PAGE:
An Overview Of Drug Paraphernalia Charges In Utah

Interviewer: What are Drug Paraphernalia charges like? How does that differ from an actual drug charge?

Matthew Nebeker: All right.  Well, the drug paraphernalia charges, in Utah, it’s called the Utah Paraphernalia Act.  And you know most of the time, we see the paraphernalia charges arise with someone who was using the Marijuana or a drug in this case for their own use and so, what they’ll have on them is they’ll have a pipe.  Well, let me backup.  The paraphernalia statute, the language in it is extremely broad, you know.  The definition goes on and on for — well, it’s only a one page but I mean it’s just so many different things, it could be kids or for planning or harvesting or manufacturing or converting drugs or testing the equipment like scales, dilutants separators, blenders, bowls, containers, I mean syringes and needles, I mean the definition of what is paraphernalia is really long.

The Statute of Drug Paraphernalia is Very Interesting and Broad

In my practice, I’ve seen a lot of creative things.  I’ve seen one case where the kids were smoking marijuana out of an apple.  They’d taken an apple picked off the tree, made it into a pipe somehow and cut them and using that to smoke Marijuana.  And so, in this case, the officer had to take pictures because that evidence is going to destroy itself because of its — it’s not going to round away.  And so, there’s tons of things and so, first of all, in defining what it is.  And then, because that definition is so broad, the statute goes further in giving everyone direction on — in determining that.  And so, you know, the second part of the statute is considerations in determining whether an object is Paraphernalia or drug paraphernalia.  So, I found that pretty interesting too that we list so many things and now, we have to list — provide a list of how we can narrow these things down.

The Court Can Use a Prior Conviction for Paraphernalia as a Factor in a New Case

I’d just give you a few examples about what that is and so, the statute talks about statements by the owner or anyone in control of the object.  So, if you know my client says “I have that apple” and they had it up to their mouth and the officer says “Well, what are you doing with that?”  And the client says “Well, we’re smoking Marijuana.”  That apple in addition to the Marijuana, so it’s going to be paraphernalia.  So, you’re going to have two charges there; the Marijuana inside the pipe and then, the apple for being the paraphernalia. The other interesting one was prior convictions.  If any of an owner or anyone in control of an object that we — an officer might believe is paraphernalia and they have a prior conviction for paraphernalia, the court can use that as a factor in the new case.  To me, that’s a little bit crazy, yes.  So, you know, if there’s proximity in time and space to the object, if there’s any residue, if there are any instructions, any descriptive materials accompanying the object, and so that’s what we have to look at in defending these charges is was that really paraphernalia and how can we — how can the prosecution prove that it is or any of these factors there involved.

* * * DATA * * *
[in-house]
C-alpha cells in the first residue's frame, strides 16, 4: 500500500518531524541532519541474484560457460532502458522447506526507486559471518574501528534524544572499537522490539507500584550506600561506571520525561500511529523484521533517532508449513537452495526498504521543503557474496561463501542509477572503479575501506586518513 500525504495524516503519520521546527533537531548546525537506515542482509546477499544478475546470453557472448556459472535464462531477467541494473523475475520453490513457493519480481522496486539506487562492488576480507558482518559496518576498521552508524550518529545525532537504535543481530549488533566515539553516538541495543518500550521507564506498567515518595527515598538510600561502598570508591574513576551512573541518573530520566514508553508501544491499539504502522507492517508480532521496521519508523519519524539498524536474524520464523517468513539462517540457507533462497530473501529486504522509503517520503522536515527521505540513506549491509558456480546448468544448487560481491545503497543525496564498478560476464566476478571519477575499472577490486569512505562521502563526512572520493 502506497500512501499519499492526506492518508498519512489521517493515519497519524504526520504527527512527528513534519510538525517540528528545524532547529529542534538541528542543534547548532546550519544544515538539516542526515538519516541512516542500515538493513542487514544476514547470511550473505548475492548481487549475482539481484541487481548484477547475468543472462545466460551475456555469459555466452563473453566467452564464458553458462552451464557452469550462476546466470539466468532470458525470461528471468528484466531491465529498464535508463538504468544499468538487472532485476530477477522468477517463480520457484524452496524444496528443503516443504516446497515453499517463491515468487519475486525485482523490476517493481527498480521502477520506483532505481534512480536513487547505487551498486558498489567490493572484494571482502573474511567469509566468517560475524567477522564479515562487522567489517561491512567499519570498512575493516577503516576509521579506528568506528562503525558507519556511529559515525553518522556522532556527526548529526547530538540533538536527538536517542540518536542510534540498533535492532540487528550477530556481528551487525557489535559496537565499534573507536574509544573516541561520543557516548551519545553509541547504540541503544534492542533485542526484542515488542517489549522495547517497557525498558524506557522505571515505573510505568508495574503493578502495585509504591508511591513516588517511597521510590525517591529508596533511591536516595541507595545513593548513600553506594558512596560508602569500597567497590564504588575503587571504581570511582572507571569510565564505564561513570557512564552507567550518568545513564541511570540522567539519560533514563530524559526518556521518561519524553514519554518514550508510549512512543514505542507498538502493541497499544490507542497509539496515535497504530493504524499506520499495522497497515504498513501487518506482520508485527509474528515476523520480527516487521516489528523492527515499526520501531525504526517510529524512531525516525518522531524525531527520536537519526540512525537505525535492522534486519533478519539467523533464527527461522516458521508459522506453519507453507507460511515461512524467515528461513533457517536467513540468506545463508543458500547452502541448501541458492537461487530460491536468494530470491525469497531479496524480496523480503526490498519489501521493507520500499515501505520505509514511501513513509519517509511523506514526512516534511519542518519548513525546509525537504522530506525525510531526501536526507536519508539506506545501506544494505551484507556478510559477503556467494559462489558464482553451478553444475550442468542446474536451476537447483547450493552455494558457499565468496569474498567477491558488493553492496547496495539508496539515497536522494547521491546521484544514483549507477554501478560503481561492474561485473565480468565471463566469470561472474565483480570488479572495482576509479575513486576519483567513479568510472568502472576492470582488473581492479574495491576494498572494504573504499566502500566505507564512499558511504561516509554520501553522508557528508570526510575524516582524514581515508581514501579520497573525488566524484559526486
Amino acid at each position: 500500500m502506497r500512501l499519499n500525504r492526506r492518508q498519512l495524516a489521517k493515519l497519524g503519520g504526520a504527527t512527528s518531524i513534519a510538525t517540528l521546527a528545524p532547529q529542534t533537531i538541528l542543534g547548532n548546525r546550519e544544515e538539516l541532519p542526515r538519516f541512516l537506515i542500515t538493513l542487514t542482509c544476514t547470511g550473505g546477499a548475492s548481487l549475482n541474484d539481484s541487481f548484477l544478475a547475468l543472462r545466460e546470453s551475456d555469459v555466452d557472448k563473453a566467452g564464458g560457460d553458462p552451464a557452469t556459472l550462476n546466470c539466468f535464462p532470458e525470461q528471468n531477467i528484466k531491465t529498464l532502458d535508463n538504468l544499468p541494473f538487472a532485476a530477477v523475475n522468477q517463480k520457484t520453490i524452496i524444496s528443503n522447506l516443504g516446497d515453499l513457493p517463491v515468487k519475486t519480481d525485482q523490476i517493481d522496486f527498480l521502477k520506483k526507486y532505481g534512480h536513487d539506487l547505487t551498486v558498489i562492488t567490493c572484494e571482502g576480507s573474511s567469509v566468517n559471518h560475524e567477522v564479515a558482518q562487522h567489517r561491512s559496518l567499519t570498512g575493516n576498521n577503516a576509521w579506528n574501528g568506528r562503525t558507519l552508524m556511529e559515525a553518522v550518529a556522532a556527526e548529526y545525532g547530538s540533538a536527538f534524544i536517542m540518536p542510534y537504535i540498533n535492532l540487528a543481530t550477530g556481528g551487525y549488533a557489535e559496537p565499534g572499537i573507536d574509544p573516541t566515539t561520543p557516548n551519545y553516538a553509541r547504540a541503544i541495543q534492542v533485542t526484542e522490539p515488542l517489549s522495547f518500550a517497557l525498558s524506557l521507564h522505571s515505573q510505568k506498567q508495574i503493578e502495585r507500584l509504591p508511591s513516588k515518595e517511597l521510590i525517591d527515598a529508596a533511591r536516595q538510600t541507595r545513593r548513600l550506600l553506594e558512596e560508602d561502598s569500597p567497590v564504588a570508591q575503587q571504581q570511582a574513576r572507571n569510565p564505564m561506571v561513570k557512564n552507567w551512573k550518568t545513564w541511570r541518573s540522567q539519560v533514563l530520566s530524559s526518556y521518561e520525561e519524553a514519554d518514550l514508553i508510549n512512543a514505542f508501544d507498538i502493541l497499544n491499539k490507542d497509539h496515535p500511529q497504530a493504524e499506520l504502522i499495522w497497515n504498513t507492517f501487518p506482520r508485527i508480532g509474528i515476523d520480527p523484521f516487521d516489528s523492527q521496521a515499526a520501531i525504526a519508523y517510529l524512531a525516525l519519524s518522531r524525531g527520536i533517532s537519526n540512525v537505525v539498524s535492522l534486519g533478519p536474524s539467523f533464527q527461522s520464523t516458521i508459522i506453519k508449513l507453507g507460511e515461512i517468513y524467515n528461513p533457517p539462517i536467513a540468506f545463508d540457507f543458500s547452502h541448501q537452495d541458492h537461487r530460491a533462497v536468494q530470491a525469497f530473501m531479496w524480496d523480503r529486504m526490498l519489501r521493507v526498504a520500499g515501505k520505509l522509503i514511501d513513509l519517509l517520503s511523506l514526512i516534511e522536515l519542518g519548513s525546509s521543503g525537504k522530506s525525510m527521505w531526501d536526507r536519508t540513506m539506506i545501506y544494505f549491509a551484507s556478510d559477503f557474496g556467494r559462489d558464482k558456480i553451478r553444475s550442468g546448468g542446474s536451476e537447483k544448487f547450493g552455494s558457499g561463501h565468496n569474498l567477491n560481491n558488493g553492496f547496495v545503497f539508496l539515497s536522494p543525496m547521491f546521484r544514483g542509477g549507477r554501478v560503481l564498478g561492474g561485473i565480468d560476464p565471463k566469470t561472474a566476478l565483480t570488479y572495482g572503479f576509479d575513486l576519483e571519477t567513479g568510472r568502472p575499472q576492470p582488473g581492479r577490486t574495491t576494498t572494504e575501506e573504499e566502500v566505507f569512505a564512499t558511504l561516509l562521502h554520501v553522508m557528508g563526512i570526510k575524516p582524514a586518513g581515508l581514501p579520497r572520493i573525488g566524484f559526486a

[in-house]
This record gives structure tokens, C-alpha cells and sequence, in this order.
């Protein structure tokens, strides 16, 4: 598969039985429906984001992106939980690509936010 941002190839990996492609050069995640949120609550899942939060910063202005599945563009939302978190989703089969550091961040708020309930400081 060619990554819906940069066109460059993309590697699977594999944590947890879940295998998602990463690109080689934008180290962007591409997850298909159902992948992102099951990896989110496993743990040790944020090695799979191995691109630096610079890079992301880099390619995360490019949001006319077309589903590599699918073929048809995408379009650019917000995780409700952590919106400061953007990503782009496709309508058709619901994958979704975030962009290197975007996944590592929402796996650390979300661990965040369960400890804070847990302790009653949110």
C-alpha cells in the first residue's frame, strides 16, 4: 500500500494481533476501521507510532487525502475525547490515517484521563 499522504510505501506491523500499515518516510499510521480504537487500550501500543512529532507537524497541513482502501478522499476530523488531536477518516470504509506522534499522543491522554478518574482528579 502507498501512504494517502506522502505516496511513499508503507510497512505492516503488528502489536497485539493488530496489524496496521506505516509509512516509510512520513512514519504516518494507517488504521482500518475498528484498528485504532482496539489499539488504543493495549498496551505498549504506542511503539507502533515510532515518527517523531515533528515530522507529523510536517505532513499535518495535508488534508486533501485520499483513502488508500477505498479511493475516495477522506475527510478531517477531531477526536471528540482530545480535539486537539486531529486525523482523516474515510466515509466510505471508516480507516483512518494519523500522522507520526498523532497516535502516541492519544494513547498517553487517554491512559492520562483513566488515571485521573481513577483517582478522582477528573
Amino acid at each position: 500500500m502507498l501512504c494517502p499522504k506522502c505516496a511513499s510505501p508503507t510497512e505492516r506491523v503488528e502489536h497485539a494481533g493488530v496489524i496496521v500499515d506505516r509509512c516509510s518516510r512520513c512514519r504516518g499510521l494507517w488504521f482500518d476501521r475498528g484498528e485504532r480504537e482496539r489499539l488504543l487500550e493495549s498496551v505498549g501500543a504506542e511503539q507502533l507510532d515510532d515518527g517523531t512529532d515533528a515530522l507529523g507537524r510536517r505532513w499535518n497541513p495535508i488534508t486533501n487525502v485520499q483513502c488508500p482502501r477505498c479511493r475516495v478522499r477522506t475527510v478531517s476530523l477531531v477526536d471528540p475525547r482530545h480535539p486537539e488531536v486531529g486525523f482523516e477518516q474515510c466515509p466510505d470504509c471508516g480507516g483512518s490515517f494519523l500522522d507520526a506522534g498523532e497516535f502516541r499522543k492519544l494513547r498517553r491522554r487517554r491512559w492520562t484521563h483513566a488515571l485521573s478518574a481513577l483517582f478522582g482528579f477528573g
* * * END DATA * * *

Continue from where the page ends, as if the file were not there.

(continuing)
Typically a Drug Paraphernalia Charge is a Class B Misdemeanor punishable by up to 6 months in Jail

Like I mentioned, in most cases it’s just the Class B misdemeanor, the maximum penalty on that is the six months in jail and/or up to $1,000 in fines.  Now, it does get a little bit steeper and the statute does go a little bit further in saying that “Well, if you’re in possession of this object and we find it paraphernalia and you’re getting ready to deliver it to someone or give it to someone for them to use, then we’re going to bump it up a degree, we’re going to make it an A misdemeanor subjected to a year in jail or $2,500 in fines. Then, the final step that they go to is if, you know, you’re over 18 and you have this object that we find is drug paraphernalia and you’re delivering it to someone who is under 18 and you’re going to give it to them for them to use and ingest and — for their own benefits, then you’re looking at the third degree felony and that’s 5-years in prison and the $5,000 fine.

Paraphernalia Charges Usually Accompany More Serious Drug Charges

Like I mentioned, as it kind of relates to DUI and the cases that I see is they find the paraphernalia, you know, as a result of an arrest for DUI, they searched the car and they searched the person and they have a ball on them or some wrapping papers and they, you know, find a bag Marijuana enwrapped in papers, they would charge paraphernalia for those wrapping papers.

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